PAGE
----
This camera is as small as a grain of sand—but it still takes great pictures
Nanotechnology for the win.
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This story originally featured on Popular Photography.
With the rise of smartphones and mirrorless cameras, photography gear has gotten more compact over the past decade. But for some uses, like medical imaging and miniature robotics, current camera tech still proves far too bulky. Now, researchers have pushed the boundaries of what’s possible with an experimental camera that’s similar in size to a grain of salt and yet offers image quality that’s an order of magnitude ahead of prior efforts on a similar scale.
What’s a metasurface camera?
Designed by a team of researchers from Princeton University and the University of Washington, the new system is detailed in a paper published last week in the peer-reviewed journal Nature Communications. It replaces the complex and bulky compound lens found in most cameras. With a metasurface that’s just 0.5mm wide, the camera is studded with 1.6 million cylindrical “nanoposts” that shape the light rays passing within.
The metasurface camera is said to provide image quality on par with a conventional camera and lens that is 500,000 times larger in volume. After comparing the sample images in the paper and YouTube video above, we’d say that’s perhaps a little too generous, but we don’t want to take away from the team’s achievements in the least, as they’re certainly impressive.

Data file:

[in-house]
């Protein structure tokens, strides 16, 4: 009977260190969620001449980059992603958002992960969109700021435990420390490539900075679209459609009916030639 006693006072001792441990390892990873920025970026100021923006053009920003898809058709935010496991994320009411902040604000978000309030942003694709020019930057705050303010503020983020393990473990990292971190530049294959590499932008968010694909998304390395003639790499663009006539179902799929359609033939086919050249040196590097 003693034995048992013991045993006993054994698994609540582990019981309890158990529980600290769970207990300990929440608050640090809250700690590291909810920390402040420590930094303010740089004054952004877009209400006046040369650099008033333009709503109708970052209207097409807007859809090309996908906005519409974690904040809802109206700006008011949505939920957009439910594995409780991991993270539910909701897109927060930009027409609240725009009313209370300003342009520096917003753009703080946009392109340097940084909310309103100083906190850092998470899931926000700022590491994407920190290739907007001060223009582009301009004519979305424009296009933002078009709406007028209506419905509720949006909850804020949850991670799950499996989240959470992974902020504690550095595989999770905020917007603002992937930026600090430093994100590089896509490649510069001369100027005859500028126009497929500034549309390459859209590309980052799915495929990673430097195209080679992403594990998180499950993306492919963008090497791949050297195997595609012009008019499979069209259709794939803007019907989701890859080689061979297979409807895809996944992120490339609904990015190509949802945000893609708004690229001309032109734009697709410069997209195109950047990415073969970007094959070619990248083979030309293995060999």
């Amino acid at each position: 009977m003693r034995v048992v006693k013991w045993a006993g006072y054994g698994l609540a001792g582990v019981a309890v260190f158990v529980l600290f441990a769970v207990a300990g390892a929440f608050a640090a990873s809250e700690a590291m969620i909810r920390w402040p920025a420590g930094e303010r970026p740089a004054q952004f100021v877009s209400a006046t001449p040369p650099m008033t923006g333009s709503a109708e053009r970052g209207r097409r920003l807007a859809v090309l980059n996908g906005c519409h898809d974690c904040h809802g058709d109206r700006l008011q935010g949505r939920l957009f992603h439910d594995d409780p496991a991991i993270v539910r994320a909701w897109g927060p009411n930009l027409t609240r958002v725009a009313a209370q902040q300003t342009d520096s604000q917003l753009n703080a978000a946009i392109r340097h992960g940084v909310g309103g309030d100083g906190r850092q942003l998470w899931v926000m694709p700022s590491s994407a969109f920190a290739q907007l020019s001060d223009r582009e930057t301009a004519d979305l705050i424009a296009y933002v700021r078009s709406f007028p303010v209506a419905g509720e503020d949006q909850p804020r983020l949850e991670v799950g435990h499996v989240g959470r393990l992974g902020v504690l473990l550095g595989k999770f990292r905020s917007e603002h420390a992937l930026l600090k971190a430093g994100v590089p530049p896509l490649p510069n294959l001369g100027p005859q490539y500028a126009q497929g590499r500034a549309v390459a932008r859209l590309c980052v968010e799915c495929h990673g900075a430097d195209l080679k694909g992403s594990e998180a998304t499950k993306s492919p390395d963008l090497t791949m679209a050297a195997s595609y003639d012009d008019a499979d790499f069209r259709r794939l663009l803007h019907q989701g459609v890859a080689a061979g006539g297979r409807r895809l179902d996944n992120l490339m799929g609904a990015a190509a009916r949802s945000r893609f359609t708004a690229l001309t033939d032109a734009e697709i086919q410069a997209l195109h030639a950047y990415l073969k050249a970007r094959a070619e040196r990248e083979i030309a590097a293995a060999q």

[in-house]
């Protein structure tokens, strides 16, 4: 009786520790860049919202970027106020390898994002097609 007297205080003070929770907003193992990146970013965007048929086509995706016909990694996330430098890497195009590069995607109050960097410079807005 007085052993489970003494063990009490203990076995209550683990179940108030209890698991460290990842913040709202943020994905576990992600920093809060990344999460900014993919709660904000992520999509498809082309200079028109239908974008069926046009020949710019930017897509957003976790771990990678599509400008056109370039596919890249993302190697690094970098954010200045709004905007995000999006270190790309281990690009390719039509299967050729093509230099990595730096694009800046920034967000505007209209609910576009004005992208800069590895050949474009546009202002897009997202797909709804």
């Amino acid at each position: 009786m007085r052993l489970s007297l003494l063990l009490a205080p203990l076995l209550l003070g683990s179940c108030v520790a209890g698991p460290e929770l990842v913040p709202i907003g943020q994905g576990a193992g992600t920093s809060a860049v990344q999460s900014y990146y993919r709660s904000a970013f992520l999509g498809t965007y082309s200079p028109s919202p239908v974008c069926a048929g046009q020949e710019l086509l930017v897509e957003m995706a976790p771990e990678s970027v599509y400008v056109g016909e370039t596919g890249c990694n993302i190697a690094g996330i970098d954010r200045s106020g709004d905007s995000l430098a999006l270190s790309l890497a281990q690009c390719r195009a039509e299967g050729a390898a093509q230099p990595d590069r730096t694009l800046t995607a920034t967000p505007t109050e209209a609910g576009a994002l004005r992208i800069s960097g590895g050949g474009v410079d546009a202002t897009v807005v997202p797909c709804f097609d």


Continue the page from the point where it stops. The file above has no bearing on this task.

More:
How it compares to other cameras
The combination of a 2/3-inch sensor and an Edmund Optics 50mm f/2.0 lens used to provide the conventional camera comparisons still has noticeably better image quality, especially in the corners. But at the same time, the metasurface camera’s results are deeply impressive when bearing in mind its spectacular size advantage. And the results it provides are also far in advance of what was achieved by the previous state-of-the-art metasurface camera just a few short years ago.
Compared to the earlier metasurface cameras, the new version differs in the design of its individual nanoposts as well as in its subsequent image processing. The nanotubes’ structure was optimized using machine-learning algorithms which prioritized image quality and field-of-view. The image processing algorithms, meanwhile, adopted neural feature-based deconvolution techniques. Finally, the results of the new image processing were fed back to allow further improvements to the nanotube structure.
These strategies have clearly worked well, yielding a huge step forward from the results possible with past efforts. While the compound optic still has a pretty obvious advantage in terms of fine detail, color, contrast, vignetting and corner sharpness, the gap between technologies is certainly shrinking.
Next up, the research team is planning to increase the metasurface camera’s computational abilities. This should allow not only another step forwards in terms of image quality but also other capabilities such as object detection.
In the longer term, the study’s senior author, Felix Heide, suggests that the goal is to break into the smartphone market. Heide predicts that one day, you could see the multiple cameras in your smartphone replaced by a single metasurface that turns its entire rear panel into a camera. Is the era of awkward camera bumps soon to meet its end? We can only hope.